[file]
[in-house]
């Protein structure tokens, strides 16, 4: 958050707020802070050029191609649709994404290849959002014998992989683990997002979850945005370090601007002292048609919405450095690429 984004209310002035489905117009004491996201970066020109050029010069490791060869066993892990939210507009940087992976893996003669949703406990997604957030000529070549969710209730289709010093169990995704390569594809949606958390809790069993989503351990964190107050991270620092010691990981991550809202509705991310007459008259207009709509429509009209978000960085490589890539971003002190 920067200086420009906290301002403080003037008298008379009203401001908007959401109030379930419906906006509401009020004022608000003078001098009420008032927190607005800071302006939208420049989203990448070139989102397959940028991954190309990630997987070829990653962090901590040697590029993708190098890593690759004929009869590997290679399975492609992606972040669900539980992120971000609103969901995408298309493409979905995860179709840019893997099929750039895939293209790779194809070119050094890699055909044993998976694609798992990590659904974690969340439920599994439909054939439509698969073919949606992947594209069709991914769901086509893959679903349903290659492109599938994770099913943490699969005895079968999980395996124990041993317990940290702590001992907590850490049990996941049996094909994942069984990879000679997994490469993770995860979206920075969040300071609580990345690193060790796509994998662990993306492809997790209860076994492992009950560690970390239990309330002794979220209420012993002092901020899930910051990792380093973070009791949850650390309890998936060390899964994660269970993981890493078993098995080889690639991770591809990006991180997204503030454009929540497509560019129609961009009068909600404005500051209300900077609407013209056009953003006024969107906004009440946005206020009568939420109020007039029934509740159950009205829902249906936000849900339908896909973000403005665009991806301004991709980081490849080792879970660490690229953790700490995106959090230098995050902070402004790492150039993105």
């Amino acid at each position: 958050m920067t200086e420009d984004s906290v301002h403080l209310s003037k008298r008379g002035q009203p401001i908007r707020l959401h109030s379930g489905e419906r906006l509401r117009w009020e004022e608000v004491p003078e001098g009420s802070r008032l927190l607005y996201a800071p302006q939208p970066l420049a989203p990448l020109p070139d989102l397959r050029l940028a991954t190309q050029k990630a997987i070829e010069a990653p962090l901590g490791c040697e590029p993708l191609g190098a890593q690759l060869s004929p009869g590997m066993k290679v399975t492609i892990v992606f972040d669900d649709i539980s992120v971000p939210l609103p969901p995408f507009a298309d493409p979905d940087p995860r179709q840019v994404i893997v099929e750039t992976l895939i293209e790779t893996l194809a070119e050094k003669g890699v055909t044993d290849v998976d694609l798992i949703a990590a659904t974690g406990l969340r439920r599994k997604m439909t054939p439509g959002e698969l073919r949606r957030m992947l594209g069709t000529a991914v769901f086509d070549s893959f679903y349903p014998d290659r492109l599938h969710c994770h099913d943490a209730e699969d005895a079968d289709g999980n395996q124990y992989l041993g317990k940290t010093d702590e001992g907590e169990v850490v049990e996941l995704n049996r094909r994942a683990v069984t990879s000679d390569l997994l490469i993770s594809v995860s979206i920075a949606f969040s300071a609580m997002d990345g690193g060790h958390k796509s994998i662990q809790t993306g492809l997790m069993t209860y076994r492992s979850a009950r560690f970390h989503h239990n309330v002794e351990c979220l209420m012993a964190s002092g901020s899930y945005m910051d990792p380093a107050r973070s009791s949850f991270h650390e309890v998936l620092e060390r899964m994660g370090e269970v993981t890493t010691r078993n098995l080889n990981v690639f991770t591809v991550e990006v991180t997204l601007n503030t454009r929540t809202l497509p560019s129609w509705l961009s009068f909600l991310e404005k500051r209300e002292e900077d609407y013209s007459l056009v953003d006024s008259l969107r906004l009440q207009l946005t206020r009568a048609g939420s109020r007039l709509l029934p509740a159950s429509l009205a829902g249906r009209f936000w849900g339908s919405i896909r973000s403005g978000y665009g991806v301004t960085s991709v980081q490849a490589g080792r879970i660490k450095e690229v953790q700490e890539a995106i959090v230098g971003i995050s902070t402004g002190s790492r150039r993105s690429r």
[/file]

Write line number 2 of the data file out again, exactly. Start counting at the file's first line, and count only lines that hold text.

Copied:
């Protein structure tokens, strides 16, 4: 958050707020802070050029191609649709994404290849959002014998992989683990997002979850945005370090601007002292048609919405450095690429 984004209310002035489905117009004491996201970066020109050029010069490791060869066993892990939210507009940087992976893996003669949703406990997604957030000529070549969710209730289709010093169990995704390569594809949606958390809790069993989503351990964190107050991270620092010691990981991550809202509705991310007459008259207009709509429509009209978000960085490589890539971003002190 920067200086420009906290301002403080003037008298008379009203401001908007959401109030379930419906906006509401009020004022608000003078001098009420008032927190607005800071302006939208420049989203990448070139989102397959940028991954190309990630997987070829990653962090901590040697590029993708190098890593690759004929009869590997290679399975492609992606972040669900539980992120971000609103969901995408298309493409979905995860179709840019893997099929750039895939293209790779194809070119050094890699055909044993998976694609798992990590659904974690969340439920599994439909054939439509698969073919949606992947594209069709991914769901086509893959679903349903290659492109599938994770099913943490699969005895079968999980395996124990041993317990940290702590001992907590850490049990996941049996094909994942069984990879000679997994490469993770995860979206920075969040300071609580990345690193060790796509994998662990993306492809997790209860076994492992009950560690970390239990309330002794979220209420012993002092901020899930910051990792380093973070009791949850650390309890998936060390899964994660269970993981890493078993098995080889690639991770591809990006991180997204503030454009929540497509560019129609961009009068909600404005500051209300900077609407013209056009953003006024969107906004009440946005206020009568939420109020007039029934509740159950009205829902249906936000849900339908896909973000403005665009991806301004991709980081490849080792879970660490690229953790700490995106959090230098995050902070402004790492150039993105």